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Developing Applications with the QuickTime for Cocoa Kit

Volume Number: 21 (2005)
Issue Number: 7
Column Tag: Programming

QuickTime Toolkit

Back To The Future, Part III

by Tim Monroe

Developing Applications with the QuickTime for Cocoa Kit

In the previous two QuickTime Toolkit articles (in MacTech, May and June 2005), we've taken a look at using QTKit, Apple's new Cocoa framework for displaying and modifying QuickTime movies. We saw how to open and manipulate movies using command-line tools; then we stepped through the process of building a fairly complete document-based Cocoa application using QTKit. This application, which we called KitEez, supports the standard document-related behaviors, including saving an edited movie into its original file or into some other file, and reverting to the last saved version of a movie file. Since KitEez was built using the Cocoa class NSDocument, we didn't need to write any code to track the edited state of the document window and its associated movie or to display the standard dialog boxes that warn the user about unsaved changes and overwriting existing files.

Introduction

In this article, we'll take a look at a few more of the capabilities offered in by QTKit. In particular, we'll see how to add images to an existing QuickTime movie and work with notifications and delegates. We'll also see how to call QuickTime functions that have no corresponding QTKit method and we'll take a second look at opening files and URLs.

Adding Images to a Movie

Adding Images to an Existing Movie

Imagine that we've opened a QuickTime movie from a file and we'd like to tack a few images onto the end of the movie. The QTMovie class provides a method that makes this extremely easy, addImage:forDuration:withAttributes, whose signature is this:

-(void)addImage:(NSImage *)image 
            forDuration:(QTTime )duration
            withAttributes:(NSDictionary *)attributes;

The image parameter of course specifies the image to add to the end of the movie, and the duration parameter is a QTTime structure that specifies the desired duration of the new frame. The attributes parameter is a dictionary that specifies the codec to be used to compress the image and possibly also the quality of the compressed image. For instance, Listing 1 shows a simple method that reads an image from the application's nib file and adds it to the end of the movie, with a duration of one second.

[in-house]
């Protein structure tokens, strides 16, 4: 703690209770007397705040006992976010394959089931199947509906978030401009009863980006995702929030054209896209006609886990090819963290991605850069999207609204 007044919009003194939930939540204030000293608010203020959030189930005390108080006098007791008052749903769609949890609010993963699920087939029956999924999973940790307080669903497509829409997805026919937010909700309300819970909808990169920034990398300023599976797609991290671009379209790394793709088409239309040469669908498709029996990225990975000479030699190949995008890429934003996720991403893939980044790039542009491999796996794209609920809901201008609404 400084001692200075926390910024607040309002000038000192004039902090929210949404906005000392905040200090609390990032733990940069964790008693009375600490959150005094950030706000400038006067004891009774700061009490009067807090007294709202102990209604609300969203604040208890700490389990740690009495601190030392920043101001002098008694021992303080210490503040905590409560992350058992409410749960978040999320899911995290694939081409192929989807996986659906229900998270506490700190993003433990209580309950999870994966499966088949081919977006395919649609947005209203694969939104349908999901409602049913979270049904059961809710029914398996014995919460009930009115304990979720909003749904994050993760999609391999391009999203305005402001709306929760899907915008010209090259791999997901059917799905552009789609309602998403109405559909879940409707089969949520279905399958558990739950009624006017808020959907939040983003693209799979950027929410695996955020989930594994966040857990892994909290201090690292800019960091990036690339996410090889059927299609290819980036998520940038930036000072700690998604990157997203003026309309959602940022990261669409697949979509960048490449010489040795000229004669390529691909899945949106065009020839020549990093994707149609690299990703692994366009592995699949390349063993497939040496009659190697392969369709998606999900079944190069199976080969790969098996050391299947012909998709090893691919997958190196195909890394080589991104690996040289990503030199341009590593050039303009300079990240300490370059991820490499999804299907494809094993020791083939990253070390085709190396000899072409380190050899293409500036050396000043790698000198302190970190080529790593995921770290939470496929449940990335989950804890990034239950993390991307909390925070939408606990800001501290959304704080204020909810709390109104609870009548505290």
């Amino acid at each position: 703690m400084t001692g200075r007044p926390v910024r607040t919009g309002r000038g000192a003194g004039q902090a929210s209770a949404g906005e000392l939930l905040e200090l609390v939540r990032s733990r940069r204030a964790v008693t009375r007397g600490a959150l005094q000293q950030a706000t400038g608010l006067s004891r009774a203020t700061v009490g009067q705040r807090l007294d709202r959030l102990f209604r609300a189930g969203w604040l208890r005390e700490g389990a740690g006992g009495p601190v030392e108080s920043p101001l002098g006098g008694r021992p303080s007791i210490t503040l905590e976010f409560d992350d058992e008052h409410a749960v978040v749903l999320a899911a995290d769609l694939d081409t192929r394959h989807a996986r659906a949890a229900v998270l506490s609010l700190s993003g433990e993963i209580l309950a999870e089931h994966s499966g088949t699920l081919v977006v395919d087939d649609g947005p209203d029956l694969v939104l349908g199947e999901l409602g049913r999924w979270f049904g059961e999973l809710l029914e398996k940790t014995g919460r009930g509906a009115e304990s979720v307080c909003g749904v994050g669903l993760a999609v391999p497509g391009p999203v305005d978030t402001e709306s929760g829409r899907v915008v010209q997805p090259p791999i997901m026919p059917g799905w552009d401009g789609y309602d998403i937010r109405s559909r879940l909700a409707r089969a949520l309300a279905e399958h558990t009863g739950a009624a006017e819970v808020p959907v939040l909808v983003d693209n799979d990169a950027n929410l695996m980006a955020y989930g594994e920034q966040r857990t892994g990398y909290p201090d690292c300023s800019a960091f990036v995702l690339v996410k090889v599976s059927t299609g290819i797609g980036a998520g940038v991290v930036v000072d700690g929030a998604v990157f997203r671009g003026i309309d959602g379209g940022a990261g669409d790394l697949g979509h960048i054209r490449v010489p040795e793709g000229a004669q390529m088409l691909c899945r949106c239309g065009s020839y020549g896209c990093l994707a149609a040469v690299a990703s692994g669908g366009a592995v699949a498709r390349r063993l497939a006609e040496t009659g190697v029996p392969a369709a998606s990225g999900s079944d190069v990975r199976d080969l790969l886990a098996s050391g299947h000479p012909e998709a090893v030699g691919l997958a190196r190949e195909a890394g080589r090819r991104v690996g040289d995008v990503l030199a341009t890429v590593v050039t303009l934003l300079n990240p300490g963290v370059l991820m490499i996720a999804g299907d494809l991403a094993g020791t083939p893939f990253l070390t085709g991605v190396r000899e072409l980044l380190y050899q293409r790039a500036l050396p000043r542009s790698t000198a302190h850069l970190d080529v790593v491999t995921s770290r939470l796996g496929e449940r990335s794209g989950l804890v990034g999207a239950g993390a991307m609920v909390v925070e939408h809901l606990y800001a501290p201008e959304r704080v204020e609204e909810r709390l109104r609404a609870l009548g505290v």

Listing 1: Appending an image to a movie

- (void)addImageFromNibFile:(NSString *)name
{
   NSImage *image = [NSImage imageNamed:name];
   QTTime duration = QTMakeTime(600, 600);
   NSDictionary *dict = [NSDictionary dictionaryWithObject:
         QTStringForOSType('pxlt') forKey:QTAddImageCodecType]

   [_movie addImage:image forDuration:duration withAttributes:dict];
}

As you can see, the dict dictionary contains one key-value pair, where the key is QTAddImageCodecType. This key specifies the codec to be used to compress the image before it's added to the movie. Notice that we have used the function QTStringForOSType to convert a codec OSType (here, for the Pixlet compressor) to an NSString object. QTKit also provides a utility function for going in the opposite direction: QTOSTypeForString will return an OSType corresponding to a given NSString.

The dictionary of attributes can also contain a key-value pair in which the key is QTAddImageCodecQuality. If this pair is present, then the specified value, which should be an NSNumber, is used as the quality setting for the compressor. This key-value pair is optional; if it is not included in the dictionary, the quality setting codecNormalQuality is used. The acceptable values are listed in this enumeration in the header file ImageCompression.h in the framework QuickTime.framework:

enum {
  codecLosslessQuality   = 0x00000400,
  codecMaxQuality        = 0x000003FF,
  codecMinQuality        = 0x00000000,
  codecLowQuality        = 0x00000100,
  codecNormalQuality     = 0x00000200,
  codecHighQuality       = 0x00000300
};

Adding Images to a New Movie

Suppose that instead of adding an image to the end of an existing movie, we want to create a slideshow movie from some images, starting this time from an empty movie. You might think that we could first create a new, empty QTMovie object and then tack on the images, like this:

QTMovie *movie = [[QTMovie alloc] init];
[movie addImageFromNibFile:@"A.jpg"];
[movie addImageFromNibFile:@"B.jpg"];			
// and so forth...

In fact, however, this would fail. The underlying reason is that a new QTMovie object created in this way has no writable data reference associated with it. In layman's terms, this means that the associated QuickTime Movie has not yet been assigned a place to store any new media data that is added to the movie. Since there is no place to write the media data, the call to addImage:forDuration:withAttributes fails.

You might think that this is a bug in QTMovie's init method, which could easily assign a block of data in memory as the writable data reference for a new QTMovie object. But that revised behavior would lead to problems of its own. For instance, adding a number of large images could soon fill up the available physical memory or at least put the virtual memory system into severe thrashing.

Future versions of QTKit will almost certainly provide one or more new methods in QTMovie to create a new empty QTMovie object that is associated with a writable file or block of memory. In the meantime, it is possible to work around this limitation by creating a new empty file and associating it with a new QTMovie object using the movieWithQuickTimeMovie:disposeWhenDone:error: method, as shown in Listing 2. As you can see, we use the movie storage APIs (discussed in "Modern Times" in MacTech, May, 2004) to create a new empty movie file.

Listing 2: Creating a new empty movie that is writable

- (QTMovie)movieWithWritableFile:(NSString *)filename handler:(DataHandler *)dataHandler